livid

adjective
liv·​id | \ ˈli-vəd How to pronounce livid (audio) \

Definition of livid

1 : discolored by bruising : black-and-blue the livid traces of the sharp scourges— Abraham Cowley
2 : ashen, pallid this cross, thy livid face, thy pierced hands and feet— Walt Whitman
3 : reddish a fan of gladiolas blushed livid under the electric letters— Truman Capote
4 : very angry : enraged was livid at his son's disobedience

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Other Words from livid

lividness \ ˈli-​vəd-​nəs How to pronounce lividness (audio) \ noun

Did You Know?

Livid has a colorful history. The Latin adjective lividus means "dull, grayish, or leaden blue." From this came the French livide and eventually the English "livid," which was used to describe flesh discolored by a bruise when it was first recorded in the early 17th century. A slight extension of meaning gave it the sense "ashen or pallid," as used in describing a corpse. "Livid" eventually came to be used in this sense to characterize the complexion of a person pale with anger ("livid with rage"). From this meaning came two new senses in the 20th century. One was "reddish," as one is as likely to become red with anger as pale; the other was simply "angry" or "furious," the most common sense of the word today.

Examples of livid in a Sentence

the boss was livid when yet another deadline was missed her face was livid with fear
Recent Examples on the Web Hughes, then Cathy Liggins, was livid about his move to their competitor station. Ericka Blount Danois, Essence, "Play Another Slow Jam: An Oral History of The Quiet Storm," 26 June 2020 The airlines, and the hospitality industry, are livid, believing more travellers will stay away, causing irreparable damage to their struggling businesses. The Economist, "Business this week," 13 June 2020 In 2013, the Fraternal Order of Police and others were livid when the Ohio State Highway Patrol used that money to pay for travel expenses, hotel rooms, meals and logo polo shirts, according to a Columbus Dispatch report. Jessie Balmert, Cincinnati.com, "Ohio requires fewer hours of training for police officers than barbers. That could change.," 12 June 2020 When the institution went belly up, like so many others in the 1930s, my grandfather was livid. John Gurda, Milwaukee Journal Sentinel, "The coronavirus pandemic, collapsing economy and civil unrest are frightening. Wisconsin has seen worse and recovered.," 4 June 2020 There are other steps Brees will need to take with his teammates and fellow athletes, many of whom were livid with him. Nancy Armour, USA TODAY, "Opinion: Drew Brees needs to do more than apologize for comments on protests," 4 June 2020 The pandemic ruined Tesla’s momentum, and Elon Musk is livid. New York Times, "Unemployment Claims to Show More Jobs Are Vanishing: Live Updates," 14 May 2020 My abdomen was swollen and covered in livid bruises from the C-section and the subsequent surgery. Ariane Chang, The New York Review of Books, "‘Corona Maman’: A Paris Clinic’s First Covid-19 Delivery," 2 Apr. 2020 Defense: Surviving big plays The Broncos almost let another second-half lead slip away and the defense would have been livid over the two touchdown passes by Philip Rivers if that happened. Ryan O’halloran, The Denver Post, "Broncos Status Report: The 19,000-plus no-shows miss a thrilling ending," 1 Dec. 2019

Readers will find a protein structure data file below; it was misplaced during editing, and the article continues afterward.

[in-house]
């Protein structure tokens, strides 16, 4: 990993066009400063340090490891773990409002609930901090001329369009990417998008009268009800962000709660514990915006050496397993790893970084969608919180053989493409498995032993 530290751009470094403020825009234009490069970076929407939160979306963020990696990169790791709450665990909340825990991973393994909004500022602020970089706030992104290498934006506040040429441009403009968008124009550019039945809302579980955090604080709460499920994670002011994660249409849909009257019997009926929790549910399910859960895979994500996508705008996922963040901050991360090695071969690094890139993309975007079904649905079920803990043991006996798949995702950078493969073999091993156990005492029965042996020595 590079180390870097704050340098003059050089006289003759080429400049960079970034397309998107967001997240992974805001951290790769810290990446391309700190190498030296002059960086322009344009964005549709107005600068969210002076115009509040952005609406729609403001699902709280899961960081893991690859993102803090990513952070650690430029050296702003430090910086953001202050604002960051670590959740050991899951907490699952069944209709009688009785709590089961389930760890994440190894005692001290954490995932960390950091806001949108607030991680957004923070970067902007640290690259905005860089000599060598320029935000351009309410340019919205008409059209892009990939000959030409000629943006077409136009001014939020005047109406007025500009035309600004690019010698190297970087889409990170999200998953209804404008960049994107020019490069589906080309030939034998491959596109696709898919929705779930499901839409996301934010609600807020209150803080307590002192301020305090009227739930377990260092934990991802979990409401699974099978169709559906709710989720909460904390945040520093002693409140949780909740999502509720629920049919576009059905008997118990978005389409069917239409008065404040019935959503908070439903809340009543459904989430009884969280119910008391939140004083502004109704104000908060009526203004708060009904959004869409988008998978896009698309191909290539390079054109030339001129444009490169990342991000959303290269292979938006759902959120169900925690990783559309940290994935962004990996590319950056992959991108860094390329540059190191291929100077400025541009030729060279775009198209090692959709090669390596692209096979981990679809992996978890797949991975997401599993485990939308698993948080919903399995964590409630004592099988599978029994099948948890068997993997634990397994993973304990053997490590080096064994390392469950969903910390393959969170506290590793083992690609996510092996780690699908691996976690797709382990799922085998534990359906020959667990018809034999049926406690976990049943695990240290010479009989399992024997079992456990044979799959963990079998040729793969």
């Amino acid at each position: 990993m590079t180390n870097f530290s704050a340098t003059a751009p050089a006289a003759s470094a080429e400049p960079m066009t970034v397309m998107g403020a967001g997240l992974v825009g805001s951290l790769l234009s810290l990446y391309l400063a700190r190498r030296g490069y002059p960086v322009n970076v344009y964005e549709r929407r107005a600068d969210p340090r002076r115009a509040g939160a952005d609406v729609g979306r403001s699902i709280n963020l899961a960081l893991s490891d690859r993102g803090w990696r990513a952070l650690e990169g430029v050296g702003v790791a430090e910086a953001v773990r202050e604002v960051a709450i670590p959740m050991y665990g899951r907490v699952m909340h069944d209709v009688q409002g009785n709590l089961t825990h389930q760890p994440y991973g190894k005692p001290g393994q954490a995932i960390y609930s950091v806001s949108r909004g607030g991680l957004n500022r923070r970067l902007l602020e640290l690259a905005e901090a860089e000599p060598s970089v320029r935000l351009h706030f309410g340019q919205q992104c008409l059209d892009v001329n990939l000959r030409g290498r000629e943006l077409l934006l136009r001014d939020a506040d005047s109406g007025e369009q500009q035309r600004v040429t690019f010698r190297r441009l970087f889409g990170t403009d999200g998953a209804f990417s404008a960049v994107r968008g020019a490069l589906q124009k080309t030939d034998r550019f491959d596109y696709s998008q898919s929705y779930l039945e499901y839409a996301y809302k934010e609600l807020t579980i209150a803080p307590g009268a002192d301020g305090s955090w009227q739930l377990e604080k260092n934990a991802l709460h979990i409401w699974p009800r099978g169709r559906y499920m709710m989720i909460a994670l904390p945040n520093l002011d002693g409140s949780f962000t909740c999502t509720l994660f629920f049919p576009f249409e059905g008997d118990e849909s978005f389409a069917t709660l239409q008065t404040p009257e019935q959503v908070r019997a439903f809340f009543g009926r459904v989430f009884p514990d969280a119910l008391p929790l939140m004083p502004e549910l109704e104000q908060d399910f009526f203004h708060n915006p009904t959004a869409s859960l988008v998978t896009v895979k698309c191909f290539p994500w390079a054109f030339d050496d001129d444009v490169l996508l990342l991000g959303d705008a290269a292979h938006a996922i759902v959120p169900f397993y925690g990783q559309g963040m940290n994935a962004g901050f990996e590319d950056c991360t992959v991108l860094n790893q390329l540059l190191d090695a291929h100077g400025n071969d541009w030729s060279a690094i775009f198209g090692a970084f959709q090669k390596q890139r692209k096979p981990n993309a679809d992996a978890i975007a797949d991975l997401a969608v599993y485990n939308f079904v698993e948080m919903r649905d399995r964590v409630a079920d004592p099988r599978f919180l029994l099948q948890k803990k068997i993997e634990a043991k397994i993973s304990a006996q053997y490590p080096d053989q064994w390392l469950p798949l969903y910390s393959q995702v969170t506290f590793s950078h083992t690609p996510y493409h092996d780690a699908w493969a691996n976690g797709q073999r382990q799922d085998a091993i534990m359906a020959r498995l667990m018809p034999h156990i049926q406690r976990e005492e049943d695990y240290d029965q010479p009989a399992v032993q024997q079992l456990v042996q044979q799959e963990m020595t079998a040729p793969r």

These example sentences are selected automatically from various online news sources to reflect current usage of the word 'livid.' Views expressed in the examples do not represent the opinion of Merriam-Webster or its editors. Send us feedback.

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First Known Use of livid

15th century, in the meaning defined at sense 1

History and Etymology for livid

French livide, from Latin lividus, from livēre to be blue; akin to Welsh lliw color and probably to Russian sliva plum

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Time Traveler for livid

Time Traveler

The first known use of livid was in the 15th century

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Last Updated

2 Jul 2020

Cite this Entry

“Livid.” Merriam-Webster.com Dictionary, Merriam-Webster, https://www.merriam-webster.com/dictionary/livid. Accessed 8 Aug. 2020.

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More Definitions for livid

livid

adjective
How to pronounce livid (audio)

English Language Learners Definition of livid

: very angry
literary : having a dark purplish color

livid

adjective
liv·​id | \ ˈli-vəd How to pronounce livid (audio) \

Kids Definition of livid

1 : very angry
2 : pale as ashes Her face was livid with fear.
3 : discolored by bruising His cheek was livid.

livid

adjective
liv·​id | \ ˈliv-əd How to pronounce livid (audio) \

Medical Definition of livid

: discolored by bruising : black-and-blue

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More from Merriam-Webster on livid

Thesaurus: All synonyms and antonyms for livid

Spanish Central: Translation of livid

Nglish: Translation of livid for Spanish Speakers

Comments on livid

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